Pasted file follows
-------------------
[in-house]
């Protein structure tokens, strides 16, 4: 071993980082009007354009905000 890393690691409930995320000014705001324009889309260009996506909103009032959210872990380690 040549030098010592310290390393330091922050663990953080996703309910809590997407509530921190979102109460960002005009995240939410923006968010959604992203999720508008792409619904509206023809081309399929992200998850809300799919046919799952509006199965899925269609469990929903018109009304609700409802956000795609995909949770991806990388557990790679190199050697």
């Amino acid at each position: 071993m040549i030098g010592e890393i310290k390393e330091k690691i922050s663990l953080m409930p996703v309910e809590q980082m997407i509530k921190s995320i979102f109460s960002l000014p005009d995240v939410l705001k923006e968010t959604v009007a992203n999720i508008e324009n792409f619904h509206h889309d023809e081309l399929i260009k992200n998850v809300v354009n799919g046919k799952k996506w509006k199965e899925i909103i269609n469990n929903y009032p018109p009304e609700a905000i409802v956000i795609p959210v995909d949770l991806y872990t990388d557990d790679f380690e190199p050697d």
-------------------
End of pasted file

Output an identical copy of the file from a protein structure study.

[in-house]
């Protein structure tokens, strides 16, 4: 071993980082009007354009905000 890393690691409930995320000014705001324009889309260009996506909103009032959210872990380690 040549030098010592310290390393330091922050663990953080996703309910809590997407509530921190979102109460960002005009995240939410923006968010959604992203999720508008792409619904509206023809081309399929992200998850809300799919046919799952509006199965899925269609469990929903018109009304609700409802956000795609995909949770991806990388557990790679190199050697």
């Amino acid at each position: 071993m040549i030098g010592e890393i310290k390393e330091k690691i922050s663990l953080m409930p996703v309910e809590q980082m997407i509530k921190s995320i979102f109460s960002l000014p005009d995240v939410l705001k923006e968010t959604v009007a992203n999720i508008e324009n792409f619904h509206h889309d023809e081309l399929i260009k992200n998850v809300v354009n799919g046919k799952k996506w509006k199965e899925i909103i269609n469990n929903y009032p018109p009304e609700a905000i409802v956000i795609p959210v995909d949770l991806y872990t990388d557990d790679f380690e190199p050697d």